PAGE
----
'Epics years': The english revolution and J.G.A. Pocock's approach to the history of political thought

History of Political Thought 29 (3):519-542 (2008)
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Abstract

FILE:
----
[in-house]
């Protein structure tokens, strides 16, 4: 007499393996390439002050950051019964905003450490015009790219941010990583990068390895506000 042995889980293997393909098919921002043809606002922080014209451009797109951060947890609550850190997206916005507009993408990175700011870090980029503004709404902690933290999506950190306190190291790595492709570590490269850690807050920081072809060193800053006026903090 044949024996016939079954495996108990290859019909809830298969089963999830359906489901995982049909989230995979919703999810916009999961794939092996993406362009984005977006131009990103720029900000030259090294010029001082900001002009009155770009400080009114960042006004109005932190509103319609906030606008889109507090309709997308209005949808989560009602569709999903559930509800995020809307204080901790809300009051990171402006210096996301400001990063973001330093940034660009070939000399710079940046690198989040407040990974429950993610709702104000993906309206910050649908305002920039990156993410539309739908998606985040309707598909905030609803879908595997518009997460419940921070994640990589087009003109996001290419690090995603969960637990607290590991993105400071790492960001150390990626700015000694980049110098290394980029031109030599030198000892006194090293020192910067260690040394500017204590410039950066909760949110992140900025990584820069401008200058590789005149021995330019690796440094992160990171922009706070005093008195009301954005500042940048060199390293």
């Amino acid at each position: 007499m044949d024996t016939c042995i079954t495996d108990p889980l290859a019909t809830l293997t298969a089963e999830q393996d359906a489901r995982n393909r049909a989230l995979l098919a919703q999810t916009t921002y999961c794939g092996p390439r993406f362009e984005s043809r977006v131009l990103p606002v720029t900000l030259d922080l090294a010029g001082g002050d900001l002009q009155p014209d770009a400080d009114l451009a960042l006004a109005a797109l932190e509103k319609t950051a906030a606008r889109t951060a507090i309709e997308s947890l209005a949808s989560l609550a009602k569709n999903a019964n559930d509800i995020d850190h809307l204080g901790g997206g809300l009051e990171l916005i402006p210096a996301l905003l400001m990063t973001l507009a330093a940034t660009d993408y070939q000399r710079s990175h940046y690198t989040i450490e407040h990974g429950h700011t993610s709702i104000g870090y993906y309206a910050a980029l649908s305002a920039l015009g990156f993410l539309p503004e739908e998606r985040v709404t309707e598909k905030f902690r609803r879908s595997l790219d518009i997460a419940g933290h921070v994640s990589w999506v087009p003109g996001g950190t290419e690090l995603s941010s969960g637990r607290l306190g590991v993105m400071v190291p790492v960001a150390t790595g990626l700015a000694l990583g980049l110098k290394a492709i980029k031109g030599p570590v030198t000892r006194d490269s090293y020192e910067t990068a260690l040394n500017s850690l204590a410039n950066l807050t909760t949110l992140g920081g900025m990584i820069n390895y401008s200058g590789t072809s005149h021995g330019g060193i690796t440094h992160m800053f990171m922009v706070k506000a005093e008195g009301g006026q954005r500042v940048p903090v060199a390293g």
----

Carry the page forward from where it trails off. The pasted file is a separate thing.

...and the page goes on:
J.G.A. Pocock has been a dominant force in the history of political thought since his first major work, The Ancient Constitution and the Feudal Law, was published in 1957. This article is focused on the contribution he has made to the study of the revolutions of seventeenth-century England and the extraordinary body of political discourse to which they gave rise. It begins with an examination of the ways in which ideas about continuity, innovation, institutions and historiography have shaped his approach to the history of political thought and their application to seventeenth-century conditions. Central to a fundamental continuity in his ideas over the last five decades have been notions about the interface of 'paradigms' with both language and socio-political circumstance in the construction and deconstruction of both historiographies and political theories. The article then offers a critical assessment of his contribution to our understanding of the English Revolution

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